6. Two Days, One Night (2014) The films of the Bel­gian Dar­denne broth­ers of­ten speak to a point of per­sonal moral­ity, but in par­tic­u­larly ob­tuse ways. Never have they been as pro­saic and emo­tional than in this, their ninth film. By tak­ing as their pro­tag­o­nist a frag­ile woman (mem­o­rably played by Mar­ion Cotil­lard), whose shaky sense of self, upon try­ing to re­turn to work after a break­down, is only fur­ther strained when she finds out her co-work­ers have voted her out of a job in her ab­sence; they give the au­di­ence a sym­pa­thetic foil. Given a week­end to meet with her for­mer col­leagues to try and change their minds, she is forced, very much against her will, to fight for her­self at a time when she feels ut­terly in­signif­i­cant, and in so do­ing, po­ten­tially finds the very key to peace for which she has been strug­gling so un­hap­pily. You cer­tainly wouldn’t say it of much of the Dar­dennes’ work, but this film made me op­ti­mistic for our col­lec­tive hu­man­ity.

5. The Hunt (2012) Dan­ish film­mak­ers Thomas Vin­ter­berg and oft-col­lab­o­ra­tor To­bias Lind­holm have cre­ated a sort of artis­tic cot­tage in­dus­try be­tween them, mak­ing Dogme-like films that in­volve and morally chal­lenge the viewer. Here, in a seem­ingly sim­ple story of a charis­matic kinder­garten teacher (Mads Mikkelsen) falsely ac­cused by a venge­ful child of preda­tory wrong­do­ing, ab­so­lutely no one gets out un­scathed — from the par­ents, whipped up in a ter­ri­fied frenzy, to the ac­cused, and to the young, would-be vic­tim, who have to live with the con­se­quences of what they’ve done. It’s a tes­ta­ment to the con­vic­tion and cred­i­bil­ity of the char­ac­ters that no easy con­clu­sions are able to be drawn, other than to il­lus­trate the cor­ro­sive power of fear and dis­trust. The end of the film, am­bigu­ous to the point where you can ar­gue with your friends and loved ones for hours af­ter­ward, only adds to its lus­ter.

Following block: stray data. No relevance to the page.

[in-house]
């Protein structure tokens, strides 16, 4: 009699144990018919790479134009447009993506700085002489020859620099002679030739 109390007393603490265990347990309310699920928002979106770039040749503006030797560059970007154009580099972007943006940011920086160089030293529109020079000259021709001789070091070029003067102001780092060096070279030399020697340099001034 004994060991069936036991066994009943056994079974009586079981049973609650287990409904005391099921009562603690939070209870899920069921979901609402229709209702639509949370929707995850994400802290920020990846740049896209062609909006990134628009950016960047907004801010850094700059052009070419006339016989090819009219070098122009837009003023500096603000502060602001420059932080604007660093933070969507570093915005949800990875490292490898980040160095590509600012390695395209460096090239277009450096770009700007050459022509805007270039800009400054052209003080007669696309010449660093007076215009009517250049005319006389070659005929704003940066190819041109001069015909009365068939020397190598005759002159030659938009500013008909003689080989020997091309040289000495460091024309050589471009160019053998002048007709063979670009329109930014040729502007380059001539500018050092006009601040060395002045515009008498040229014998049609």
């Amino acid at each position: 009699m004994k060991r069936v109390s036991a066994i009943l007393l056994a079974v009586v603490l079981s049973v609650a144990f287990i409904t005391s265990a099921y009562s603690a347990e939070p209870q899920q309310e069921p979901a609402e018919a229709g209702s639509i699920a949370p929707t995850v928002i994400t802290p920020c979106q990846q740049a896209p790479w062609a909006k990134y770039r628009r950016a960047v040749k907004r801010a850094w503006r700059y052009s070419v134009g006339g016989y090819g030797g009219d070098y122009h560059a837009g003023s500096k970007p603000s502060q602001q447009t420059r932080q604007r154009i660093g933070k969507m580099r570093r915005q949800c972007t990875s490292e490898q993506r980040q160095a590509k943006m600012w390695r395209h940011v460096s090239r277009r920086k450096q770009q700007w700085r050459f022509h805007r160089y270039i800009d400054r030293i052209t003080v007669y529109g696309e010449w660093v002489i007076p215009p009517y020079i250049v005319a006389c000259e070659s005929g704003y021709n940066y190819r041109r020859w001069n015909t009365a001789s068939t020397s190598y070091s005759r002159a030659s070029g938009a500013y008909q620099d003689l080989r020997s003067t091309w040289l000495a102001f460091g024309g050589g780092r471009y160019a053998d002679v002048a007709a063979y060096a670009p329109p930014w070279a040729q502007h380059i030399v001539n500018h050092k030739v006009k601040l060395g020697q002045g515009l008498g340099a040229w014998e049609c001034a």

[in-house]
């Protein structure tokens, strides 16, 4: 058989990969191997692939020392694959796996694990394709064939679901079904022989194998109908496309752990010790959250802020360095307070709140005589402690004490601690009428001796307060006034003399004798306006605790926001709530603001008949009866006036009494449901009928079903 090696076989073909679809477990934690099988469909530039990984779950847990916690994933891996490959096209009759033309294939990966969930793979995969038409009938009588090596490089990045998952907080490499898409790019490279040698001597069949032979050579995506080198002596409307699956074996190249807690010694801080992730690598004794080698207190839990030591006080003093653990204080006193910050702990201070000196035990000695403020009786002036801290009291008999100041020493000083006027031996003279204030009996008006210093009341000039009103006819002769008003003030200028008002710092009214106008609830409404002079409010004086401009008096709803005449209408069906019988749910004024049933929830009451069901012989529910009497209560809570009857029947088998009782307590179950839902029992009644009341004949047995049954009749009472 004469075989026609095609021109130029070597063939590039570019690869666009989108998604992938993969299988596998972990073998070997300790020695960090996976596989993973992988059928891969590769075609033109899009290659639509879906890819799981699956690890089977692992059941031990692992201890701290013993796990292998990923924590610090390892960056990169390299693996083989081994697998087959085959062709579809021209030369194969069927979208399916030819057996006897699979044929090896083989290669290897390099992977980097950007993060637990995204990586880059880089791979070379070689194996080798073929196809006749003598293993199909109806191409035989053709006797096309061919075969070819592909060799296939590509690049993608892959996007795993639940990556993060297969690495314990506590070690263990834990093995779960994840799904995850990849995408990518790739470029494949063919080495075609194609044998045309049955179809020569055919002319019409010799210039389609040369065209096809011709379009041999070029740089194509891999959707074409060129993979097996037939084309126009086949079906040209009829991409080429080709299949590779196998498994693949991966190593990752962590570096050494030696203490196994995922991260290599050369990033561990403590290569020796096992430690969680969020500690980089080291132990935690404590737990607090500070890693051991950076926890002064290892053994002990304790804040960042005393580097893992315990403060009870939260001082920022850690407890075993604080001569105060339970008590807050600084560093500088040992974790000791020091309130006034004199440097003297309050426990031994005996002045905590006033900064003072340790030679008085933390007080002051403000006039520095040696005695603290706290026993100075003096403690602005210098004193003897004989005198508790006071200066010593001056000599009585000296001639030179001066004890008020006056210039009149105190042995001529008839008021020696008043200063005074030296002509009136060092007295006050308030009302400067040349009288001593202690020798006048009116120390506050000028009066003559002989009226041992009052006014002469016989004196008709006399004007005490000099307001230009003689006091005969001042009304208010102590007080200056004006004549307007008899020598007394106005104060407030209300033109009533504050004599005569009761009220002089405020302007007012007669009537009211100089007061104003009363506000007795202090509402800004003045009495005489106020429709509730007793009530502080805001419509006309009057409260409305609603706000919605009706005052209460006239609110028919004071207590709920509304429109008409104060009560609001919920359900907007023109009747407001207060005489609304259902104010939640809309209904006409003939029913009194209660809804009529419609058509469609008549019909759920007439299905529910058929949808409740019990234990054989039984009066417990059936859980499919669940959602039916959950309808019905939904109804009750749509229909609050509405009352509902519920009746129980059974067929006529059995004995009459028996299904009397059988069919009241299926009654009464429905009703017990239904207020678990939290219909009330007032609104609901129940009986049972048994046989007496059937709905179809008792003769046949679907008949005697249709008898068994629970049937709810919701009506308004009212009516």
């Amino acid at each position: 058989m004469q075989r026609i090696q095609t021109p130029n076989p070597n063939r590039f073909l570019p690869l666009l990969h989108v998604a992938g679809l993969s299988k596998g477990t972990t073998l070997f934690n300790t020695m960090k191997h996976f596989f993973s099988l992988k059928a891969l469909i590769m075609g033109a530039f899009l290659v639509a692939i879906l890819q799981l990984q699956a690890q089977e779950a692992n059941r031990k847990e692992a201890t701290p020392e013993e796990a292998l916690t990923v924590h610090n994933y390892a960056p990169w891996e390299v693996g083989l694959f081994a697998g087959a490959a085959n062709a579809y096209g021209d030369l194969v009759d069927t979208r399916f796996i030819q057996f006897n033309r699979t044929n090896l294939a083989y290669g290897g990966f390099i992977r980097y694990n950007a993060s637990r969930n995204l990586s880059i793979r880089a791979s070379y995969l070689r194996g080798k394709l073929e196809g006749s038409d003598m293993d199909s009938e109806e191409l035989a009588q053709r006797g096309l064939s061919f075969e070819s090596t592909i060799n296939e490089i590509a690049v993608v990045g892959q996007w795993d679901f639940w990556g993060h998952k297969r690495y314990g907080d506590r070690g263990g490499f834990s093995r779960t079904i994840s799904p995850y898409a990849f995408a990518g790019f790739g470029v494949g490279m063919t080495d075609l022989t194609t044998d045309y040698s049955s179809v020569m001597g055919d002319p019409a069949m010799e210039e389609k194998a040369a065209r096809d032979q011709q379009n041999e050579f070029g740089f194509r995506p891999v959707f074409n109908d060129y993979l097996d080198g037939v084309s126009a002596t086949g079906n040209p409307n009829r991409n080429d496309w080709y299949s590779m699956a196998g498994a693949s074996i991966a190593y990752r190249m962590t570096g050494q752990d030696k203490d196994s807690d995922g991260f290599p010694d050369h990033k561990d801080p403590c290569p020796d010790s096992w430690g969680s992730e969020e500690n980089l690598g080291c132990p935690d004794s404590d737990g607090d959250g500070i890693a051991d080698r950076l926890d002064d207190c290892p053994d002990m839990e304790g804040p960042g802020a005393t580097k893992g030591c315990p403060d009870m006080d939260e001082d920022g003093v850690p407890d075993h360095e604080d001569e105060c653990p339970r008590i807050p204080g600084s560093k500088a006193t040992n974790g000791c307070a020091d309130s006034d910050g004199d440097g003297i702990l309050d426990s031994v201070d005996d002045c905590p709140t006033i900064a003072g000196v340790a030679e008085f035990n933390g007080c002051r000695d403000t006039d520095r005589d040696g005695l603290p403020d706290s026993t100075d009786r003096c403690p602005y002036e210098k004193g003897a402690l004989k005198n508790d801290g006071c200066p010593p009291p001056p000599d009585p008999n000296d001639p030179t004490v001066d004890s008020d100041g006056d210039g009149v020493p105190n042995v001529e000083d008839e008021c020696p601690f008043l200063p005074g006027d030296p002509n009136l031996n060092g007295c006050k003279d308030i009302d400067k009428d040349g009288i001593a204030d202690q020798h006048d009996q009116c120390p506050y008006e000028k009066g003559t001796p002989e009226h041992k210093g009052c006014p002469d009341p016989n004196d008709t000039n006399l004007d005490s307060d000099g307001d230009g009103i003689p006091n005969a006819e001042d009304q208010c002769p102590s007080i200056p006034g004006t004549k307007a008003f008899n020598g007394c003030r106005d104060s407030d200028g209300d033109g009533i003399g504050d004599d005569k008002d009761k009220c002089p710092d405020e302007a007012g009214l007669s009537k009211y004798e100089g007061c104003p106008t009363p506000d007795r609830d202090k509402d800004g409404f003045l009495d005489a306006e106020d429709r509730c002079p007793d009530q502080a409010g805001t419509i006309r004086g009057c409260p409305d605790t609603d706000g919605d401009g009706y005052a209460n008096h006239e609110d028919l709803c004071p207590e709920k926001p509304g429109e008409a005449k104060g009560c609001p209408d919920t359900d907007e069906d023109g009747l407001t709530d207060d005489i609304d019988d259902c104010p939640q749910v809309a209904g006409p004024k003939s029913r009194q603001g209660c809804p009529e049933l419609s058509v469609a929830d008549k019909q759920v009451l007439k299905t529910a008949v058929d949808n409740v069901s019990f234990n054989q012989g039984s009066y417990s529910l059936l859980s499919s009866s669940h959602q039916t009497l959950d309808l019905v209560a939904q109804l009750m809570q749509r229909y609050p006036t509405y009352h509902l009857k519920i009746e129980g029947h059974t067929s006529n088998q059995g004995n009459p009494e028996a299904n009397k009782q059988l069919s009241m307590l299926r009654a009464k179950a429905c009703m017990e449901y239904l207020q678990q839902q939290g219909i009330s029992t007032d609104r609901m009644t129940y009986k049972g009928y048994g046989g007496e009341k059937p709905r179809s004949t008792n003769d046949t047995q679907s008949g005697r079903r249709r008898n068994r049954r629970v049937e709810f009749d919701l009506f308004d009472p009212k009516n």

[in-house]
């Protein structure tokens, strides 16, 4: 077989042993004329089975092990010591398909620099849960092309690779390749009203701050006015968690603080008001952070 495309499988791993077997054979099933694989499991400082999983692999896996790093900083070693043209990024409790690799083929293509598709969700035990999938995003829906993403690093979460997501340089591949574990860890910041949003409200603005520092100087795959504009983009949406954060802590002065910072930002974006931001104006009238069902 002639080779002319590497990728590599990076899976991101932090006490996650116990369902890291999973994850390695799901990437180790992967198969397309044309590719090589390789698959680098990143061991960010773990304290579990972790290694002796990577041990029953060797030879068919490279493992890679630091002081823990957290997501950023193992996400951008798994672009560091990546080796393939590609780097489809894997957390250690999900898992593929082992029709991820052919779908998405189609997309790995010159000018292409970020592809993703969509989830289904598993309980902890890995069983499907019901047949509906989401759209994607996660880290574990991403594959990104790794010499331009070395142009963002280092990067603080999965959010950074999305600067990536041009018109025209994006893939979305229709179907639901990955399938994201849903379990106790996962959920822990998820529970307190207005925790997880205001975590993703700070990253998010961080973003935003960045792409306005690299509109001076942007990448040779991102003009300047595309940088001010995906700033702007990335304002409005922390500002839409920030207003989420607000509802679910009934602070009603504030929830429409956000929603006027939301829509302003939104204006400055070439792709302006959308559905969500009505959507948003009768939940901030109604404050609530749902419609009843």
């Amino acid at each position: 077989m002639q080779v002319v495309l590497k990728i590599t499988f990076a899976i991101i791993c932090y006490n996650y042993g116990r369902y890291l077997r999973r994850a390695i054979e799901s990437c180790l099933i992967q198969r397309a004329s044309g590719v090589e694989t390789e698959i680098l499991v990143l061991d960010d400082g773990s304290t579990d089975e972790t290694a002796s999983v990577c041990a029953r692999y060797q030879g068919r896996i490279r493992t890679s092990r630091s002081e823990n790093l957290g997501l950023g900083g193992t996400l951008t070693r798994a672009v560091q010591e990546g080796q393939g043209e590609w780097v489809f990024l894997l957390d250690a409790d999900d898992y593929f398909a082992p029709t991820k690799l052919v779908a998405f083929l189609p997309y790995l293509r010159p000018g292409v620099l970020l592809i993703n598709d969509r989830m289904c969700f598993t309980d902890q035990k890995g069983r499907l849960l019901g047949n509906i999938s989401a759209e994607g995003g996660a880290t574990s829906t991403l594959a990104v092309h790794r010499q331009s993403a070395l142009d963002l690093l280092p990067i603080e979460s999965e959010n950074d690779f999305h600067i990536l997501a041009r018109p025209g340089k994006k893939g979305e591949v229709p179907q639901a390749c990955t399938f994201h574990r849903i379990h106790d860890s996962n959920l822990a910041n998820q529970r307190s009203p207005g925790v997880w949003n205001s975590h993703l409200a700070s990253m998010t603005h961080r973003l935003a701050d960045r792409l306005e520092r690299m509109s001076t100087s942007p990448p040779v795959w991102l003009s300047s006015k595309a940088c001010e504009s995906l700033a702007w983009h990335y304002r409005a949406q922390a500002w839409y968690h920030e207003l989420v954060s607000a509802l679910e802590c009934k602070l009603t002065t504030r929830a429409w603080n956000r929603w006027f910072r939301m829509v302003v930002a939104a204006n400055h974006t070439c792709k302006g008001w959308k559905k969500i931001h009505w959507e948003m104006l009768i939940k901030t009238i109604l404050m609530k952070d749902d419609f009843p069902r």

4. Manch­ester By the Sea (2016)

When it splashed out at last year’s Sun­dance, many film crit­ics — this one in­cluded — felt they had al­ready seen the best film of the year. Ken­neth Lon­er­gan’s film is es­sen­tially a coun­ter­ar­gu­ment to the stan­dard Hol­ly­wood idea that grief is like any other chal­lenge that one can work through in or­der to achieve per­sonal growth. The pro­tag­o­nist (Casey Af­fleck), is dev­as­tated by a tremen­dous per­sonal tragedy and sim­ply can’t pull him­self out of it, no mat­ter what en­tice­ments may lie on the other side. Filled with stun­ning sce­nework — a hall­mark of Lon­er­gan, who was a play­wright be­fore he be­came a film­maker — and stag­ger­ing per­for­mances, in­clud­ing from the Os­car-win­ning Af­fleck, the film is any­thing but feel-good, but that only makes it all the more pow­er­fully mov­ing.

3. The Act of Killing/The Look of Si­lence (2012/2014)

At a re­cent ca­reer day at my daugh­ter’s school, I was stand­ing be­fore a group of fourth-graders, han­dling a bar­rage of ques­tions — most of which in­volved ei­ther ro­bots, com­put­ers, or Spi­der-Man — be­fore one pre­co­cious child asked me what I would choose as the most im­por­tant film I had ever seen. After a pause, I an­swered with this pair of es­sen­tial docs from Joshua Op­pen­heimer, who con­fronts the mass mur­der of cit­i­zens after the 1965 mil­i­tary coup in In­done­sia from sev­eral sig­nif­i­cant an­gles. In Killing, he asks some of the for­mer death squad lead­ers to re-en­act their ex­pe­ri­ences us­ing dif­fer­ent cine­matic gen­res of their own choos­ing; in Si­lence, he again goes to visit some of these for­mer mur­der­ous com­man­dos, but in­stead of con­duct­ing the in­ter­view him­self, he brings along Adi Rukun, the younger brother of a man ex­e­cuted dur­ing the “com­mu­nist” purge. Nei­ther Op­pen­heimer nor Rukun seek jus­tice, or ret­ri­bu­tion; in­stead, they only want to be able to bet­ter un­der­stand how these bru­tal killers were ca­pa­ble of sud­denly turn­ing on their own neigh­bors and vi­ciously ex­ter­mi­nat­ing them with such ut­ter moral dis­re­gard. The an­swers, such as they are, don’t just in­dict these men, but the hu­man race at large. We are all ca­pa­ble of such evil, and to be­lieve oth­er­wise is pre­cisely why it keeps hap­pen­ing to us, in an end­less cy­cle of sav­agery.